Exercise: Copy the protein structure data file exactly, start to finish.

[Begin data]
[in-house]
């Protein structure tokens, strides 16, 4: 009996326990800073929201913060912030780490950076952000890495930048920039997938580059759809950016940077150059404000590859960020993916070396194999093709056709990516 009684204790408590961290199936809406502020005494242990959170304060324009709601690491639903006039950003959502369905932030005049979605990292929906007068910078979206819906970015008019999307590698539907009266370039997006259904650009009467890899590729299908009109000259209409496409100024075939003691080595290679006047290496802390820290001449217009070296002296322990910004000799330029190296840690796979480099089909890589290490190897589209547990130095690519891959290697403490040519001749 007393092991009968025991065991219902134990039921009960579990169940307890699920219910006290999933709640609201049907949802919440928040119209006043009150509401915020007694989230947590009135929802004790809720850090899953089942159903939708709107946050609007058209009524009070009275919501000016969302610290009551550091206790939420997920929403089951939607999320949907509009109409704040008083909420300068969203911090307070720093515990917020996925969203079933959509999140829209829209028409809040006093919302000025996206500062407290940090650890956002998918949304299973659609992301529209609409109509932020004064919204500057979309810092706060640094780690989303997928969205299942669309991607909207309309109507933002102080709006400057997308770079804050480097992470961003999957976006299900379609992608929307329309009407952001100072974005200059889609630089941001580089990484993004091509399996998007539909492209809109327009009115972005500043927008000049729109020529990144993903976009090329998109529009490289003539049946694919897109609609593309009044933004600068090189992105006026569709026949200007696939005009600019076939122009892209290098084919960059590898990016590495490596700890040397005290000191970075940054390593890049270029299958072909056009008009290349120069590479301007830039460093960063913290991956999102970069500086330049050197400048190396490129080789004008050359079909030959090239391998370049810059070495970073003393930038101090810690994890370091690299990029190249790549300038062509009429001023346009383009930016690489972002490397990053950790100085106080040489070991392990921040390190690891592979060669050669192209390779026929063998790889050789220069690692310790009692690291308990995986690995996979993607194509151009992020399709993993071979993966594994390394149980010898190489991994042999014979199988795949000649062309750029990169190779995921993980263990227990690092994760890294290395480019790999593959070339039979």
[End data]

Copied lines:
[in-house]
């Protein structure tokens, strides 16, 4: 009996326990800073929201913060912030780490950076952000890495930048920039997938580059759809950016940077150059404000590859960020993916070396194999093709056709990516 009684204790408590961290199936809406502020005494242990959170304060324009709601690491639903006039950003959502369905932030005049979605990292929906007068910078979206819906970015008019999307590698539907009266370039997006259904650009009467890899590729299908009109000259209409496409100024075939003691080595290679006047290496802390820290001449217009070296002296322990910004000799330029190296840690796979480099089909890589290490190897589209547990130095690519891959290697403490040519001749 007393092991009968025991065991219902134990039921009960579990169940307890699920219910006290999933709640609201049907949802919440928040119209006043009150509401915020007694989230947590009135929802004790809720850090899953089942159903939708709107946050609007058209009524009070009275919501000016969302610290009551550091206790939420997920929403089951939607999320949907509009109409704040008083909420300068969203911090307070720093515990917020996925969203079933959509999140829209829209028409809040006093919302000025996206500062407290940090650890956002998918949304299973659609992301529209609409109509932020004064919204500057979309810092706060640094780690989303997928969205299942669309991607909207309309109507933002102080709006400057997308770079804050480097992470961003999957976006299900379609992608929307329309009407952001100072974005200059889609630089941001580089990484993004091509399996998007539909492209809109327009009115972005500043927008000049729109020529990144993903976009090329998109529009490289003539049946694919897109609609593309009044933004600068090189992105006026569709026949200007696939005009600019076939122009892209290098084919960059590898990016590495490596700890040397005290000191970075940054390593890049270029299958072909056009008009290349120069590479301007830039460093960063913290991956999102970069500086330049050197400048190396490129080789004008050359079909030959090239391998370049810059070495970073003393930038101090810690994890370091690299990029190249790549300038062509009429001023346009383009930016690489972002490397990053950790100085106080040489070991392990921040390190690891592979060669050669192209390779026929063998790889050789220069690692310790009692690291308990995986690995996979993607194509151009992020399709993993071979993966594994390394149980010898190489991994042999014979199988795949000649062309750029990169190779995921993980263990227990690092994760890294290395480019790999593959070339039979």